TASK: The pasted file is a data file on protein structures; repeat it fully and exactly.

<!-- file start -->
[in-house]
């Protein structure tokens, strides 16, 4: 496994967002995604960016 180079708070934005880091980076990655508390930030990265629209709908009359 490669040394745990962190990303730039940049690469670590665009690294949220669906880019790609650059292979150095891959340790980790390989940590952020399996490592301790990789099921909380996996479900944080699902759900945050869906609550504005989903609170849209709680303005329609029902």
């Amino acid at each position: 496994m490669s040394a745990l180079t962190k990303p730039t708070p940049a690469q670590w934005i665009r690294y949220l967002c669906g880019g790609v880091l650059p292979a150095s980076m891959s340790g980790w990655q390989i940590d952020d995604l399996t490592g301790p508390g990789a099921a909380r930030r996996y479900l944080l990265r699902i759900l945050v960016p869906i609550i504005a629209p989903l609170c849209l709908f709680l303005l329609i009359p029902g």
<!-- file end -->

[in-house]
């Protein structure tokens, strides 16, 4: 496994967002995604960016 180079708070934005880091980076990655508390930030990265629209709908009359 490669040394745990962190990303730039940049690469670590665009690294949220669906880019790609650059292979150095891959340790980790390989940590952020399996490592301790990789099921909380996996479900944080699902759900945050869906609550504005989903609170849209709680303005329609029902």
């Amino acid at each position: 496994m490669s040394a745990l180079t962190k990303p730039t708070p940049a690469q670590w934005i665009r690294y949220l967002c669906g880019g790609v880091l650059p292979a150095s980076m891959s340790g980790w990655q390989i940590d952020d995604l399996t490592g301790p508390g990789a099921a909380r930030r996996y479900l944080l990265r699902i759900l945050v960016p869906i609550i504005a629209p989903l609170c849209l709908f709680l303005l329609i009359p029902g």